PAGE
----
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The Designer Myth

Chris Lose • LD at LargeOctober 2021 • October 8, 2021

Illustration by John Sauer –

If you love to bake cakes, starting a bakery business is the worst thing you can do. The time available for mixing ingredients, pouring batter, and spreading frosting will be consumed by populating spreadsheets, organizing schedules, studying local food regulations and managing accounts payable. This transfer of inspiration can cause many people to forget why they got into the baking business in the first place. Initially, most business owners start a business so that they can profit from their passion and continue doing what they love. Soon, they realize that the requirements of owning and maintaining a business consume all their free time. The same is true for lighting designers. We become engrossed in the process of choosing vibrant colors to accentuate each perfect moment. We enjoy the process so much that we think it’s necessary to start a company in order to focus on the excitement and ignore the monotony. Unfortunately, this can be a trap for many professionals. Let’s explore some of the pitfalls of starting a lighting design firm.

Available Time

There are only so many hours in a day. As artists, we revel in spending several hours choosing the perfect angle, color, and intensity of each look. Sometimes, experimenting with different visual creations is the only way we can confirm that we made the perfect choice. These decisions take time, effort, and focus. The pressures of owning a business severely limit the time available for this long process. All too often, the necessity to submit a timely proposal for upcoming projects limits the amount of time available for the current project. The demands of future clients can often trump the immediate needs of current clients. This can often lead to inattentiveness and hasty decision making. This carelessness can be exposed by the final presentation. Some would even say that the true mark of a successful designer is the ability to work on the next project amidst the current project. Many times, I have sat in the programming chair while the designer lurked in a dark corner tapping away on Vectorworks, looking up only to critique certain color choices and offer inspiration.


Great designers require the ability to create without compromise. They must be able to manufacture an atmosphere to accentuate each moment of the performance. In fantasy, this can be accomplished by a single designer with a singular vision. In reality, art is a collaboration. Several producers, clients, and creatives will want to put their spoon in the bowl and stir the batter. Keeping these co-collaborators happy can be exhausting. Kneading out bad ideas from good ideas without offending fellow colleagues is a feat that requires years of refinement. Preventing too many chefs from spoiling the cake requires political prowess that many artistic types lack. Business-minded people have cultivated this ability through many periods of trial and error. I find that I am able to create much more meaningful looks when someone else deals with the political games and I am left to focus on the substance.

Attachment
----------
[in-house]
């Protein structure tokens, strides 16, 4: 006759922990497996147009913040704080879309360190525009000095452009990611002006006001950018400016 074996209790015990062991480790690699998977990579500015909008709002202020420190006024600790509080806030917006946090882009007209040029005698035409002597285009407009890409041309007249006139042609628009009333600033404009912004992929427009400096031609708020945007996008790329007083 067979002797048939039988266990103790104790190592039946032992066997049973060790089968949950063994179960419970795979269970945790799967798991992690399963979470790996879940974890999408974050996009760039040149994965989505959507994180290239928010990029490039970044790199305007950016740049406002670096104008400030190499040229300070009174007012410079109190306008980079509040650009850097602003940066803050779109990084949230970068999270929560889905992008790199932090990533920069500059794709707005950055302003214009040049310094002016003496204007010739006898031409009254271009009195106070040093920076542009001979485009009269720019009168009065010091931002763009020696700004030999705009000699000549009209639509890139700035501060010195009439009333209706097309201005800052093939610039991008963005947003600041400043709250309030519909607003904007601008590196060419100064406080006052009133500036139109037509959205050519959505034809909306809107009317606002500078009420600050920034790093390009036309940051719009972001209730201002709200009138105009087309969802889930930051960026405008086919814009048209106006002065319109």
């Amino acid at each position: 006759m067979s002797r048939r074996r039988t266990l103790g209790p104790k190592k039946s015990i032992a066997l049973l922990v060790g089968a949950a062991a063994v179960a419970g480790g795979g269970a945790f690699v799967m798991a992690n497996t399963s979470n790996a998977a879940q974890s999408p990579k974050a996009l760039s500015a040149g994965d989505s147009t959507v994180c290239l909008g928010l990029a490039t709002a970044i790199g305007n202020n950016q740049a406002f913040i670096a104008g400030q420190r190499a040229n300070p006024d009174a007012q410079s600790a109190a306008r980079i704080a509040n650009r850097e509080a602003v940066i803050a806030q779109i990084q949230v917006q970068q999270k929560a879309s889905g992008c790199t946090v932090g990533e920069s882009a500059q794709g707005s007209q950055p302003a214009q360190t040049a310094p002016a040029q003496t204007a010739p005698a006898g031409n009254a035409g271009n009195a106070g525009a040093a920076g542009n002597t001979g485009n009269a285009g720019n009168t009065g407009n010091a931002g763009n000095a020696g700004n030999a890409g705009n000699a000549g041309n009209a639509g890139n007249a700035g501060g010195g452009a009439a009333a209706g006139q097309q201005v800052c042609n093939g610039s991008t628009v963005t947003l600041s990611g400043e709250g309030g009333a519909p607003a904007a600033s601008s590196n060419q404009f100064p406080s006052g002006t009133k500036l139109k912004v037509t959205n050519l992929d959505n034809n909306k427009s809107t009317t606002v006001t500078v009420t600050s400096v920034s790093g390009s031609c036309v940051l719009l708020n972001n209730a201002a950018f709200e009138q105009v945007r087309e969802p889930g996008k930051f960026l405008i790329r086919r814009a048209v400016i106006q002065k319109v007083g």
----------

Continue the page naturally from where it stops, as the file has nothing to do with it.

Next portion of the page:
Especially in the days of Covid-19, the time and logistics necessary to assemble a production crew safely have become an enormous undertaking. Pre-Covid, we could bring in available professionals from around the globe with relative ease. We could usher them immediately to show site and straight to work. More than ever before, the process of getting people off their couches and into a FOH booth requires a level of meticulousness only found in a dedicated professional. Delegating these responsibilities to others can be difficult for sensitive micromanagers. Too many times, I have seen designers forced to walk away from the design table to change flights, confirm time sheets, respond to an insurance company, or even call the hotel to wake up a technician who has not shown up for work. These types of distractions are not just icing on the cake. They are necessary ingredients. Many of the designers that I have worked with readily admit that, after they started their business, logistics have consumed 95 percent of their time and designing makes up the remaining five.